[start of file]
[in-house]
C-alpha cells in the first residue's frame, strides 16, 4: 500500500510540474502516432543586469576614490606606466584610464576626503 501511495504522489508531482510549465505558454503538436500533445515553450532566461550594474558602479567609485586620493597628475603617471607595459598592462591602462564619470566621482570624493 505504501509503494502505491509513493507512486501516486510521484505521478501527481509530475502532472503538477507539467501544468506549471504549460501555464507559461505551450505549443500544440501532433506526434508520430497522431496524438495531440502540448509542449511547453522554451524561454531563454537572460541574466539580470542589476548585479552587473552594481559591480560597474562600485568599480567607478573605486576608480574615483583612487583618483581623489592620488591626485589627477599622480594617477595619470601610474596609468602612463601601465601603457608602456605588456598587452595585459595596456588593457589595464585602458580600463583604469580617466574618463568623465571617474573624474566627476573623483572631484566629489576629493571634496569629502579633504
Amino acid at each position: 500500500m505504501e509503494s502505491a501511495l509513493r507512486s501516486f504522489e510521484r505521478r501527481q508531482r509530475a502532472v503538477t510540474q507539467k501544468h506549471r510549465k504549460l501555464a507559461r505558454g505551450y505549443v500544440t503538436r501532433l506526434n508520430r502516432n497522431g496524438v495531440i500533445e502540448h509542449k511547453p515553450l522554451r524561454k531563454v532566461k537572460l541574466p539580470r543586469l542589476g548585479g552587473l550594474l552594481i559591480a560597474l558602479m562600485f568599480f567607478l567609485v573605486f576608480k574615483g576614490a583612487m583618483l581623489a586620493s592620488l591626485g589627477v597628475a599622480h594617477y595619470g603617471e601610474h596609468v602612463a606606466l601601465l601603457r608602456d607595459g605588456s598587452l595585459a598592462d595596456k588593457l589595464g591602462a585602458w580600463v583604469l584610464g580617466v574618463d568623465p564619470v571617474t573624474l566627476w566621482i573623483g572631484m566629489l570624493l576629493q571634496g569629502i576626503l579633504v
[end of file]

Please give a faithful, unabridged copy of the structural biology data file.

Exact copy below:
[in-house]
C-alpha cells in the first residue's frame, strides 16, 4: 500500500510540474502516432543586469576614490606606466584610464576626503 501511495504522489508531482510549465505558454503538436500533445515553450532566461550594474558602479567609485586620493597628475603617471607595459598592462591602462564619470566621482570624493 505504501509503494502505491509513493507512486501516486510521484505521478501527481509530475502532472503538477507539467501544468506549471504549460501555464507559461505551450505549443500544440501532433506526434508520430497522431496524438495531440502540448509542449511547453522554451524561454531563454537572460541574466539580470542589476548585479552587473552594481559591480560597474562600485568599480567607478573605486576608480574615483583612487583618483581623489592620488591626485589627477599622480594617477595619470601610474596609468602612463601601465601603457608602456605588456598587452595585459595596456588593457589595464585602458580600463583604469580617466574618463568623465571617474573624474566627476573623483572631484566629489576629493571634496569629502579633504
Amino acid at each position: 500500500m505504501e509503494s502505491a501511495l509513493r507512486s501516486f504522489e510521484r505521478r501527481q508531482r509530475a502532472v503538477t510540474q507539467k501544468h506549471r510549465k504549460l501555464a507559461r505558454g505551450y505549443v500544440t503538436r501532433l506526434n508520430r502516432n497522431g496524438v495531440i500533445e502540448h509542449k511547453p515553450l522554451r524561454k531563454v532566461k537572460l541574466p539580470r543586469l542589476g548585479g552587473l550594474l552594481i559591480a560597474l558602479m562600485f568599480f567607478l567609485v573605486f576608480k574615483g576614490a583612487m583618483l581623489a586620493s592620488l591626485g589627477v597628475a599622480h594617477y595619470g603617471e601610474h596609468v602612463a606606466l601601465l601603457r608602456d607595459g605588456s598587452l595585459a598592462d595596456k588593457l589595464g591602462a585602458w580600463v583604469l584610464g580617466v574618463d568623465p564619470v571617474t573624474l566627476w566621482i573623483g572631484m566629489l570624493l576629493q571634496g569629502i576626503l579633504v